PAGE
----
In 1963, when astronaut Gordon Cooper was orbiting Earth on the last mission of NASA’s Project Mercury program, his main job was to use a magnetometer, which is basically a fancy metal detector, to look for lost nuclear warheads. But in his free time, he also looked for buried treasure.
Cooper, who had some background in searching for shipwrecks, noticed anomalies in certain parts of the ocean — inconsistencies that were too small to be warheads, clustered near shorelines where ships often sank. Many of these potential shipwrecks were close to Miami, just off the coast of the Bahamas.
From his space capsule some 150 miles above the ocean, Cooper made a map. Thirty-six years later, he gave that map to a man named Darrell Miklos, and this year, Miklos set about trying to find the treasure.
The full story of his deep-sea hunt is detailed in the next season of his Discovery Channel show, Cooper’s Treasure, set to debut Friday, June 22.
Miklos grew up in California as a surfer kid who spent his weekends on the water in Laguna Beach. But in an interview with New Times, Miklos explains that his history with treasure hunting originated in Florida in 1969, when he traveled to the Sunshine State with his father, Roger Miklos.
"My father was a strange individual, very much a nomad," Miklos says. "When we ended up in Florida, he was combing one of the beaches and found a bunch of silver coins. He told me and my three sisters we would get a quarter for every silver coin we found. It was very exciting."
Miklos' father grew interested in treasure hunting. He bought a boat with his brother, Miklos' uncle, and began looking for shipwrecks in earnest. The duo lost money at first. Treasure hunting isn't an especially lucrative career path unless you hit the jackpot. But they got some press. In 1978, Roger Miklos appeared on The Merv Griffin Show. The episode, about adventurers, also featured celebrity astronaut Gordon Cooper; in the greenroom, the space traveler first met Roger and Darrell Miklos. The three got along instantly, kick-starting a friendship that would last until Cooper's death in 2004.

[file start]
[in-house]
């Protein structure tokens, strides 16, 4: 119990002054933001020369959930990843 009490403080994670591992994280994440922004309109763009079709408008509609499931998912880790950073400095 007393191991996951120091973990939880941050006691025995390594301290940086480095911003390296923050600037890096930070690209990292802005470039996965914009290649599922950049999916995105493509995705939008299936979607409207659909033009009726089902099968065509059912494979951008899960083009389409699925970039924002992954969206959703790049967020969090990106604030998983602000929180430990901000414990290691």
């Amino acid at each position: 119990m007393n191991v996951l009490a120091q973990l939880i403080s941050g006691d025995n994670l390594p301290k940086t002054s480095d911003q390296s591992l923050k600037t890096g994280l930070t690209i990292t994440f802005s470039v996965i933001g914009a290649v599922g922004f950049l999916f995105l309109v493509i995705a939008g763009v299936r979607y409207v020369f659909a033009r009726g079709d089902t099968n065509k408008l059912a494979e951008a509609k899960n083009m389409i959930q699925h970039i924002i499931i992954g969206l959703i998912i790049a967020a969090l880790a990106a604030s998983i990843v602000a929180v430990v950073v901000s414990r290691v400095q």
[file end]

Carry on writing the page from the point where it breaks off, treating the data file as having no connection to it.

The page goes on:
Cooper helped Roger find a job at NASA looking for spent booster rockets that had fallen back to Earth. Each recovered rocket would fetch a small sum, and the pay was enough to help the treasure hunter continue following his real passion — finding ships.
Miklos watched his dad work and often helped on the boat, but he was never allowed to come along on the searches. Roger strongly believed children didn't belong on treasure hunts.
"He grew up that way. His parents were never involved in his life," Miklos says. "His father was a blue-collar kind of guy. His mom worked for Hollywood, making dresses for movies. He always stayed out of it."
Once, Miklos stowed away on his father's boat during a search. He hid in the galley, tucked out of sight inside a cupboard. But the enclosed space made him seasick. He barely made it 45 minutes before he had to leave his hiding spot and was soon discovered by his uncle.
"When my dad found out, he was furious. He looked at me and said, 'So you want to be a treasure hunter?' Then he threw me in the water," Miklos says. "He told me to swim back to the boat."
Decades later, Miklos doesn't have to sneak aboard. He's run dozens of searches of his own. In the past three years, Miklos says, his team has located 35 shipwrecks, of which only three were previously known.
"We’re telling a story about people's lives — people who lost their lives, whose stories weren’t told. If you find a personal affect that belonged to someone on those ships, you get goose bumps," Miklos says. "It’s like trying to find new life in space, only underwater."
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